Now they were ready to attach the beams to the posts. This process involved big silver bolts. 

During this time a third minion had arrived to help. The three of them attempted to lift the post and beams.

But it took a little more muscle to lift the structure past the 45 degree point. I wouldn’t even want to guess how heavy this was.

Luckily your author and the designer’s wife were on hand to lend some brawn to the effort. We all held our part of the post until it was attached to the brackets.

And it’s up!

See how pretty?

And on to the next side! These sweet guys worked all day in the 100 degree heat. I surely raised some good sons.Meanwhile, the designer’s darling wife worked on her tan.I provided fresh pitchers of ice water, took photos and made cold salads for my workers. Workers must be fed. It has ever been so.In the evening they had all the ribs they wanted. But I didn’t take any pictures of that.

And here we are the second day raising the second side in the rain. 

As the sun popped back out the first temporary joist was installed.

Here is the first real joist.

And more joists.

This joist was  thicker because it will hold a fan.

All the main joists were now  attached. We could  already see that when finished the pergola would provide some lovely shade patterns. Why is the designer putting shutters on top of the structure? You’ll just have to wait for the next post to find out!

Here is a nice side view.

And another nice side view?

Here are two thirds of the work crew at the end of the day. It’s so much fun going back and looking at this process.  Our  family’s times together are too short, but so filled with joy and laughter. The beams and the joists were properly placed, but the real prize was how we as a family all fell into place, helping, loving, appreciating. That’s the best design of all.

Project Pergola II

Disclaimer # !:  My last post, Project Pergola, did not show you an actual pergola.  It was more about documenting the abject need for such a structure, and how I, not the actual pergola builders, was involving myself in the process by gutting the adjacent eyesore of a flower bed.

Of course I was not intentionally misleading you; it’s just that stories have many chapters which build upon one another. Endings are more rich and resonate more fully when the reader has an appreciation for all that went before. And we all know that it is the process, not the content, that informs our hearts and relationships.You’ll thank me one day.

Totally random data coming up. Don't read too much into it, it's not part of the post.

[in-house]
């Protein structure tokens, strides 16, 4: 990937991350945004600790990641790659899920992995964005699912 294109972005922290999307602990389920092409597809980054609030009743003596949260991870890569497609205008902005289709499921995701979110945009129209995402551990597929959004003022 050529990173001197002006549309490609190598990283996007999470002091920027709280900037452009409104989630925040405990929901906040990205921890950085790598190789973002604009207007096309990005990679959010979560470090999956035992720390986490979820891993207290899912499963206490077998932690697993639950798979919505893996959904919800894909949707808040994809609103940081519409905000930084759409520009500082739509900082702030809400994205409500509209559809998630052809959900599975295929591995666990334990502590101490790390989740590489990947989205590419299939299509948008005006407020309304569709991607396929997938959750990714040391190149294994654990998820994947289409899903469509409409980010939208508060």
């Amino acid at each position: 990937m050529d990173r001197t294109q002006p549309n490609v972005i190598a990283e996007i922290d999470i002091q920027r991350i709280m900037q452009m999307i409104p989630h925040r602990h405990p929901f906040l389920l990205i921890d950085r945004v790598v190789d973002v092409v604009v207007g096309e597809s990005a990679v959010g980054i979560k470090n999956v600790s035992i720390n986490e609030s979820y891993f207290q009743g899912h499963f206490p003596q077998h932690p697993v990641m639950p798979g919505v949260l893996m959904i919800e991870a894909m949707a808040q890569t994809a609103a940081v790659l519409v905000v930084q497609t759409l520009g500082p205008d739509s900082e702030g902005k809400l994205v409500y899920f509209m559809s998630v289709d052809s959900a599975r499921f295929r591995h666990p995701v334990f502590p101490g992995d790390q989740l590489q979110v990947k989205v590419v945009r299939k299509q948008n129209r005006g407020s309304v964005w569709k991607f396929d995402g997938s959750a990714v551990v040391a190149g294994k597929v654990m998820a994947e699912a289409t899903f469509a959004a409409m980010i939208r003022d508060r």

Today however, i will show you some actual prep for an actual pergola. This leads me to disclaimer # 2: We won’t be able to consider this a tutorial, because I did not do the actual work. I can show you the pictures, and tell you what I think was happening. And hopefully you will feel part of the process. Here goes!

Here is where we left off. The first prep step after agreeing on a design created by our generous and talented son, was to dig holes for the posts, like so.

The bracket you see will eventually hold one of the four posts. Next, a round cardboard collar was inserted into the holes to hold the concrete.

After all four holes were dug, there seemed to be some measuring activity going on. I believe it had to do with whether all the four cardboard collars were level with one another. Stringing twine up across the patio also made crossing from one end to the other  a more adventurous  experience for all.

The next step was connecting access to electricity. Having an electrician  brother in law on the scene is highly recommended.

Now we will be able to have lighting and a fan in the pergola.

Uh oh. Mixing cement takes awhile. I guess I’ll find other photographic subjects for the time being.

When my pergola is finished I’ll be as happy as this verbena!

Here you see one of the four holes filled in with cement and a bolt to which the bracket will be attached. 

And finally here is one of the same cemented holes, with the bracket attached. Now all we have to do is actually BUILD the pergola!!! But not today; the cement has to set more and we don’t have the lumber yet. Have I mentioned that I am so impatient to have this pergola  built that I would like to rip my clothes and gnash my teeth? Well, that won’t get me anywhere. I’ll just take a few  more photographic subjects while I wait ! 

Thanks for stopping by!